Case studies

Leading the way in marine research


Newcastle University has underlined its commitment to marine research after commissioning an £800,000 state-of-the-art catamaran that will further our scientific understanding of the North Sea.

The new boat will play a major role in the university’s drive to focus on sustainability, providing vital data about our coastal waters and informing future decisions about marine conservation zones as well as acting as an advanced platform for marine technology research needs.

Designed by staff and students in the School of Marine Science and Technology, the new research vessel will replace the Bernicia which was finally taken out of commission last year after more than four decades of biological sampling.

Like its predecessor – which was built in Ryton – the  new research vessel is being built locally in Blyth by master boat-builders Alnmaritec who beat off competition from across the world to scoop the contract.

Lead designer Professor Mehmet Atlar, from the School of Marine Science and Technology at Newcastle University, explained: “The design of the catamaran is based on an environmental philosophy that combines flexibility with efficiency”.

“As well as a deep-vee hull to provide excellent performance, sea-keeping and manoeuvrability, we have incorporated an anti-slamming bow profile which is combined with an efficient bulbous bow.  This unique bow features will provide the vessel more contact with the water in waves and hence reduce slamming risk as well as improving fuel efficiency.”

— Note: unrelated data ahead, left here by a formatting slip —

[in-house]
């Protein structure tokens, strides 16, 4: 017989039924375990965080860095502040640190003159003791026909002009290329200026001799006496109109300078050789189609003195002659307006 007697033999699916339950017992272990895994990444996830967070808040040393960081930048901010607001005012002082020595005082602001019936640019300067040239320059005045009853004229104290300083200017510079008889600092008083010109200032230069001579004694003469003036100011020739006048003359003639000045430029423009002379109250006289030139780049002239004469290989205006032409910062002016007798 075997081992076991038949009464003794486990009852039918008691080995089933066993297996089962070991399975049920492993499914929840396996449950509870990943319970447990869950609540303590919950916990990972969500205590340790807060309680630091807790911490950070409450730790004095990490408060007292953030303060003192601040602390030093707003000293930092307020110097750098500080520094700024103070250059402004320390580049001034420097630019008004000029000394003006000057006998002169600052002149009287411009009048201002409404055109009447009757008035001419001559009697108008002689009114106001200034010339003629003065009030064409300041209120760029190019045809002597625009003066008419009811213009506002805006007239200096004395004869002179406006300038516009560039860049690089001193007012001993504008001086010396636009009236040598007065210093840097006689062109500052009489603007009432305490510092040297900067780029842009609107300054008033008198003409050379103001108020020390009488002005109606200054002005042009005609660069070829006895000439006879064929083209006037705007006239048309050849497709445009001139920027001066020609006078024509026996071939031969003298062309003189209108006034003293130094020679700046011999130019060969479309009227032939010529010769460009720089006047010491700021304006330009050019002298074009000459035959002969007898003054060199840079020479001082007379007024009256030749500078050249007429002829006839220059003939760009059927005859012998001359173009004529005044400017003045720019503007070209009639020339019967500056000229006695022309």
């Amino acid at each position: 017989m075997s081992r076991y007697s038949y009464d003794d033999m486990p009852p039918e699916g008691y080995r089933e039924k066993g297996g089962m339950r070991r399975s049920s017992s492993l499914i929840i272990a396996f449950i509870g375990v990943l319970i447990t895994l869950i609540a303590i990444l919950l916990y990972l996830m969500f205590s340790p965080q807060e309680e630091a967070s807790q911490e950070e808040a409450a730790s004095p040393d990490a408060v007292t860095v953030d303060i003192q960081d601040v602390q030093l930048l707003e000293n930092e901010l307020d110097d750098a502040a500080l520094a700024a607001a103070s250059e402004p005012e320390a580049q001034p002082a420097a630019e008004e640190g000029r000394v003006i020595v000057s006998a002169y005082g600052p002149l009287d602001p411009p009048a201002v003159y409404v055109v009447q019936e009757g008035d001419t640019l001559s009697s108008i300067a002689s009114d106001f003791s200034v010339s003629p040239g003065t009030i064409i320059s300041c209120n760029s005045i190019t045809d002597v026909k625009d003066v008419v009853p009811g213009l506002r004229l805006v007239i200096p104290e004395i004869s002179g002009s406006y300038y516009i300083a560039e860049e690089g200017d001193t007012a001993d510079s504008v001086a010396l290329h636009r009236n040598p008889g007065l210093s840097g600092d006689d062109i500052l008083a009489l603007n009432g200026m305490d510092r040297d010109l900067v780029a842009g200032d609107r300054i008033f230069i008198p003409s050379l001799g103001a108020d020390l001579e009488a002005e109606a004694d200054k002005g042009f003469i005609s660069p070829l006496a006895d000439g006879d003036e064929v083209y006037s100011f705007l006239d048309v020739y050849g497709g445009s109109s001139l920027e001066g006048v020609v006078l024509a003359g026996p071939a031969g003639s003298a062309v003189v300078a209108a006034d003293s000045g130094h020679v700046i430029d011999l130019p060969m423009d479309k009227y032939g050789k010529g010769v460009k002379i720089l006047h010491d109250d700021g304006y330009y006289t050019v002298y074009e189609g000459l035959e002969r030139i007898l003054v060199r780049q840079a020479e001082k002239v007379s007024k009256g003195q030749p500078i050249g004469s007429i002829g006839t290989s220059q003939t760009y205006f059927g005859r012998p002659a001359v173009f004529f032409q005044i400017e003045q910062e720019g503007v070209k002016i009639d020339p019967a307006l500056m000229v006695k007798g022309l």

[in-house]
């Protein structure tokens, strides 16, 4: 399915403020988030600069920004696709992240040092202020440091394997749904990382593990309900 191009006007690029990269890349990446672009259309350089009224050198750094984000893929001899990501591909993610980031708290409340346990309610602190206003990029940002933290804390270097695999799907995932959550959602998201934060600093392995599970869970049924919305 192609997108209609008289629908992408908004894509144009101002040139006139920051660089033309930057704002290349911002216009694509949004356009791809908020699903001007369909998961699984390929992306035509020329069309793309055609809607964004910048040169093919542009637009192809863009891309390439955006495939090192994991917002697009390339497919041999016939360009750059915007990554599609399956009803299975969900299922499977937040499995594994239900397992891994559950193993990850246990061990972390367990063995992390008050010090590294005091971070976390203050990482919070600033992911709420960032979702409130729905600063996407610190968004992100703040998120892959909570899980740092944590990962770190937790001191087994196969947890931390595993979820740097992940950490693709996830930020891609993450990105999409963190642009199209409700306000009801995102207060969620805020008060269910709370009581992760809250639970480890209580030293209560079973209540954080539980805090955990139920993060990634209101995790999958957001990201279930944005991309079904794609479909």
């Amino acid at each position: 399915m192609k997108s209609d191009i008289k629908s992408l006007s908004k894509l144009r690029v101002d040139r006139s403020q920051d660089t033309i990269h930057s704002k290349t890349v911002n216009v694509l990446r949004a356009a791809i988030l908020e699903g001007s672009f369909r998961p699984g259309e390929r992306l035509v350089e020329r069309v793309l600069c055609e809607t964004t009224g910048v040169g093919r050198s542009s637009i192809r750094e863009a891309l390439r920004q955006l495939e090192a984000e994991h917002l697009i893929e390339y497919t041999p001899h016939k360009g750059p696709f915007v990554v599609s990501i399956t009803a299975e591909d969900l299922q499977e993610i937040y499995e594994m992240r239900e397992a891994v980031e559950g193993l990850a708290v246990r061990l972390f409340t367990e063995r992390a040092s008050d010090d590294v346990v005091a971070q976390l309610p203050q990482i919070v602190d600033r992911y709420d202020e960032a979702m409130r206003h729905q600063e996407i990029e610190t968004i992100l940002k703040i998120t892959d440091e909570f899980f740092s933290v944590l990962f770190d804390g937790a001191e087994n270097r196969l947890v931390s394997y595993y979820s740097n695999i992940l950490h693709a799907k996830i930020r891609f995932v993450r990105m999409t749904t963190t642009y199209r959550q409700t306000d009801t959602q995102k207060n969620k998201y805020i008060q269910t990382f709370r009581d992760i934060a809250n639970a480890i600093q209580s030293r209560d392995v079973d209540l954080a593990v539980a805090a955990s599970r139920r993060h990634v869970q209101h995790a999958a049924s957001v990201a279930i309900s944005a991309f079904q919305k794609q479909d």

Due to be launched early next year, the catamaran will be used for a range of biological and other scientific research including water and plankton sampling, sea floor coring, rock dredging and sea floor photography.

Another important mission of the vessel will be to provide a service for marine technology researchers and local industries with the aid of advanced monitoring systems on-board.

Chris Millman, Managing Director Alnmaritec Ltd., said his team were ready to rise to the challenge of building such an innovative vessel.

“We have been building aluminium boats for more than 20 years and have built up a global reputation as a leader in the industry,” he said.

“Over that time we have worked closely with Newcastle University and we are delighted to be working with them on such an exciting, groundbreaking project.

“I think what it shows is that despite all the doom and gloom of the big shipyards, the region still has the specialist expertise and the knowledge to keep us at the forefront of the industry.”

Newcastle University is the key driver of scientific research in the region and has identified sustainability as a priority with the launch of the new Newcastle Institute for Research on Sustainability.  This supports Newcastle’s role as a Science City and builds on existing strengths in both research and industry.

Professor Richard Birmingham added: “The new research vessel will be a significant addition to the state of the art marine research facilities that we have in the School.

“It is fantastic that this vessel which will be operating in the waters of the North East coast will also be built by a local company reinforcing the strong links we have with the regional marine community.”